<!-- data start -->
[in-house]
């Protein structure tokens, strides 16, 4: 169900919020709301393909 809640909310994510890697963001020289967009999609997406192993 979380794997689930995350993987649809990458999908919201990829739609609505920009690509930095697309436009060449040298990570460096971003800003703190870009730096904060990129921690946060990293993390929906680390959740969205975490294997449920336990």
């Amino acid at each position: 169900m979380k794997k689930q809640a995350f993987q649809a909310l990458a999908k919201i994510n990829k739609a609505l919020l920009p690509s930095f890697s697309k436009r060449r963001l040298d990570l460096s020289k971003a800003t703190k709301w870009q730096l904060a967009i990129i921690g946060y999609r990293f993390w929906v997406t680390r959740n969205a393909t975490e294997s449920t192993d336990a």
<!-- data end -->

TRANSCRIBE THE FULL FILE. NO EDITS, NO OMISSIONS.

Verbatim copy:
[in-house]
């Protein structure tokens, strides 16, 4: 169900919020709301393909 809640909310994510890697963001020289967009999609997406192993 979380794997689930995350993987649809990458999908919201990829739609609505920009690509930095697309436009060449040298990570460096971003800003703190870009730096904060990129921690946060990293993390929906680390959740969205975490294997449920336990």
């Amino acid at each position: 169900m979380k794997k689930q809640a995350f993987q649809a909310l990458a999908k919201i994510n990829k739609a609505l919020l920009p690509s930095f890697s697309k436009r060449r963001l040298d990570l460096s020289k971003a800003t703190k709301w870009q730096l904060a967009i990129i921690g946060y999609r990293f993390w929906v997406t680390r959740n969205a393909t975490e294997s449920t192993d336990a």